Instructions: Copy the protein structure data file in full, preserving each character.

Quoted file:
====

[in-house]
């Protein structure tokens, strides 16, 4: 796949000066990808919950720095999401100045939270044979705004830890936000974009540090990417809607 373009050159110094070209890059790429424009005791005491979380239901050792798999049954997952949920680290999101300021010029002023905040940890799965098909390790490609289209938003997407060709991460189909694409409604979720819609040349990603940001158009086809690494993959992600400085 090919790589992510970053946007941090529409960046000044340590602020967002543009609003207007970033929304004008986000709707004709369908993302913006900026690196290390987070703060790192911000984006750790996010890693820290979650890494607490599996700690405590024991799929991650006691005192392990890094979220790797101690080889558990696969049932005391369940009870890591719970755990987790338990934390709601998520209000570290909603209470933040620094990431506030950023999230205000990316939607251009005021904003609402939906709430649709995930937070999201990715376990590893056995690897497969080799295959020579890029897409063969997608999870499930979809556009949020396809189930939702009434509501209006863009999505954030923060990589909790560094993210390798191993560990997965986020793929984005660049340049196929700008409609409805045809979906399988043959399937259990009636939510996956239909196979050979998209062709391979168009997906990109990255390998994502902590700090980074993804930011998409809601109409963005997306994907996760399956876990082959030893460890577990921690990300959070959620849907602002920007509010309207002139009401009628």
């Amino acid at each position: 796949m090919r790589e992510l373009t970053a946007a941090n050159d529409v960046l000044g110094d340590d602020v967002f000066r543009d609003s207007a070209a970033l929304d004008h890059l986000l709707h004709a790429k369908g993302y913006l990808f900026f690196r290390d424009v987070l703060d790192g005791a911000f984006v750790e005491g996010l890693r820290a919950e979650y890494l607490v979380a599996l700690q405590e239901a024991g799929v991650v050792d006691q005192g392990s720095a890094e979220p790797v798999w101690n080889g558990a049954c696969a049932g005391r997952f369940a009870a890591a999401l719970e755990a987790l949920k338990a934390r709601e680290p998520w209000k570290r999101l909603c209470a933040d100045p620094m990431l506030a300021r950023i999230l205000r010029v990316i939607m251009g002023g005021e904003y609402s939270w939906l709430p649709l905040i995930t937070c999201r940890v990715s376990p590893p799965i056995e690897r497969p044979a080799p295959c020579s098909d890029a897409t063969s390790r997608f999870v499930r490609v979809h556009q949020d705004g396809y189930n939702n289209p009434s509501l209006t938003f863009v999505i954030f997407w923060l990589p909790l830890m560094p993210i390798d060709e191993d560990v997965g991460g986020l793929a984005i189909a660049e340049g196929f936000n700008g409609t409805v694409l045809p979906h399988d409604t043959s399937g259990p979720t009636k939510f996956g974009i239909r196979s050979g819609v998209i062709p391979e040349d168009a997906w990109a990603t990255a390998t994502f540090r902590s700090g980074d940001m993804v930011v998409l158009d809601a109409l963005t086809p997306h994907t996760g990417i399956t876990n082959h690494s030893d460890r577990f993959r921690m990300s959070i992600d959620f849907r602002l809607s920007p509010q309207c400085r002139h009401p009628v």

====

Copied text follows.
[in-house]
């Protein structure tokens, strides 16, 4: 796949000066990808919950720095999401100045939270044979705004830890936000974009540090990417809607 373009050159110094070209890059790429424009005791005491979380239901050792798999049954997952949920680290999101300021010029002023905040940890799965098909390790490609289209938003997407060709991460189909694409409604979720819609040349990603940001158009086809690494993959992600400085 090919790589992510970053946007941090529409960046000044340590602020967002543009609003207007970033929304004008986000709707004709369908993302913006900026690196290390987070703060790192911000984006750790996010890693820290979650890494607490599996700690405590024991799929991650006691005192392990890094979220790797101690080889558990696969049932005391369940009870890591719970755990987790338990934390709601998520209000570290909603209470933040620094990431506030950023999230205000990316939607251009005021904003609402939906709430649709995930937070999201990715376990590893056995690897497969080799295959020579890029897409063969997608999870499930979809556009949020396809189930939702009434509501209006863009999505954030923060990589909790560094993210390798191993560990997965986020793929984005660049340049196929700008409609409805045809979906399988043959399937259990009636939510996956239909196979050979998209062709391979168009997906990109990255390998994502902590700090980074993804930011998409809601109409963005997306994907996760399956876990082959030893460890577990921690990300959070959620849907602002920007509010309207002139009401009628």
């Amino acid at each position: 796949m090919r790589e992510l373009t970053a946007a941090n050159d529409v960046l000044g110094d340590d602020v967002f000066r543009d609003s207007a070209a970033l929304d004008h890059l986000l709707h004709a790429k369908g993302y913006l990808f900026f690196r290390d424009v987070l703060d790192g005791a911000f984006v750790e005491g996010l890693r820290a919950e979650y890494l607490v979380a599996l700690q405590e239901a024991g799929v991650v050792d006691q005192g392990s720095a890094e979220p790797v798999w101690n080889g558990a049954c696969a049932g005391r997952f369940a009870a890591a999401l719970e755990a987790l949920k338990a934390r709601e680290p998520w209000k570290r999101l909603c209470a933040d100045p620094m990431l506030a300021r950023i999230l205000r010029v990316i939607m251009g002023g005021e904003y609402s939270w939906l709430p649709l905040i995930t937070c999201r940890v990715s376990p590893p799965i056995e690897r497969p044979a080799p295959c020579s098909d890029a897409t063969s390790r997608f999870v499930r490609v979809h556009q949020d705004g396809y189930n939702n289209p009434s509501l209006t938003f863009v999505i954030f997407w923060l990589p909790l830890m560094p993210i390798d060709e191993d560990v997965g991460g986020l793929a984005i189909a660049e340049g196929f936000n700008g409609t409805v694409l045809p979906h399988d409604t043959s399937g259990p979720t009636k939510f996956g974009i239909r196979s050979g819609v998209i062709p391979e040349d168009a997906w990109a990603t990255a390998t994502f540090r902590s700090g980074d940001m993804v930011v998409l158009d809601a109409l963005t086809p997306h994907t996760g990417i399956t876990n082959h690494s030893d460890r577990f993959r921690m990300s959070i992600d959620f849907r602002l809607s920007p509010q309207c400085r002139h009401p009628v």